Scott, Mary (1751-93)

Mary Scott (‘Mira’ or ‘Myra’) was the daughter of John Scott (1721-74), a linen merchant in Milborne Port, Somerset. Though raised a Calvinist in the local Independent chapel, she would later become a Unitarian, like her brother, the Revd Russell Scott of Portsmouth. After the death of her father in 1774, she continued to care for her mother, despite her engagement in 1777 to John Taylor (1752-1817), tutor at the nonconformist academy at Daventry. Eight months after her mother’s death in October 1787, Mary Scott and John Taylor were married. They had two children, Mary Ann (1789-1875) and John Edward (1791-1844), the latter becoming the founder of the Manchester Guardian in 1821. After Taylor’s marriage to Mary Scott, he served as minister to the Presbyterian congregation at Ilminster before converting to Quakerism in 1790. He eventually became a schoolmaster in Bristol, where she died in June 1793 due to complications from a pregnancy.  Scott is best known today for her two long poems, The Female Advocate (1774), a poem celebrating the achievements of fifty women writers from the sixteenth through the eighteenth century, and The Messiah (1788), a poem chronicling the life and death of Christ from an Arian perspective.  Scott also composed friendship poems to Mary Steele and a remarkable collection of hymns transcribed by Anne Steele. Scott's unpublished poems, along with a new edition of her two published poems and several other published poems not previously known, have been published in  volume 4 of Nonconformist Women Writers, 1720-1840, gen. ed. Timothy Whelan (London: Pickering & Chatto, 2011).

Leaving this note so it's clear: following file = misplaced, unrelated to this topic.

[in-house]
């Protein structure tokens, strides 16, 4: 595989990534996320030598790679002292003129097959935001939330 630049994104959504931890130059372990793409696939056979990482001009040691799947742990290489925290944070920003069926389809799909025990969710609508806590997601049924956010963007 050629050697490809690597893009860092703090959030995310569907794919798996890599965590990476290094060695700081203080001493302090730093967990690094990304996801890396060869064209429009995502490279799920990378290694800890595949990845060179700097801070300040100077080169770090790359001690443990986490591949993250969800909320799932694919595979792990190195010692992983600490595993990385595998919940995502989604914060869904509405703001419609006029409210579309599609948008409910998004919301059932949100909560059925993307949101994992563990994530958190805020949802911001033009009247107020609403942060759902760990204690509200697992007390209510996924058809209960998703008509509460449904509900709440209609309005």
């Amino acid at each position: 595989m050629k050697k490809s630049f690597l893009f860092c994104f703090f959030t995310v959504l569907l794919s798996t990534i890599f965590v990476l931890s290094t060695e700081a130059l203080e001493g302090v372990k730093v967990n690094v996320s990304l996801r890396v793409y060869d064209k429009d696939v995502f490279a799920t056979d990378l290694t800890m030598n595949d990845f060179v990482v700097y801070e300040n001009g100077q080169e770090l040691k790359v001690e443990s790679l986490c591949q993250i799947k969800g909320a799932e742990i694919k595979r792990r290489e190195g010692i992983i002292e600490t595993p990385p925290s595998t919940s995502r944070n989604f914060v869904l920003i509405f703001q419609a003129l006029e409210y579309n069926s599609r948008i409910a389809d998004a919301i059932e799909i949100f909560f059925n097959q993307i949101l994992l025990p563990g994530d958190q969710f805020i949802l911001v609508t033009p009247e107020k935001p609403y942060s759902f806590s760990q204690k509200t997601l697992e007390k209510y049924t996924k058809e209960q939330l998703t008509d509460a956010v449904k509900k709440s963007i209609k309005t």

For an extensive Biographical Sketch of Mary Scott, click on the links below:

Early Life in Somerset 

Drafting and Publishing The Female Advocate

Mary Scott’s Religious Poetry, 1770–88

Courtship, Engagement, and Marriage, 1776–93


For a Disentangling of the History of Commentary on Scott pre-2010, click here.

For a complete Bibliography of the Writings of Mary Scott, click here.

For a Bibliography of the Reviews of The Female Advocate and Messiah, click here.

For a Bibliography of Scholarly Criticism on Mary Scott, click here.

For Selections from her Poetry, click here.

For a Selection of her Letters, click here.

Page created by Dr. Timothy Whelan, Georgia Southern University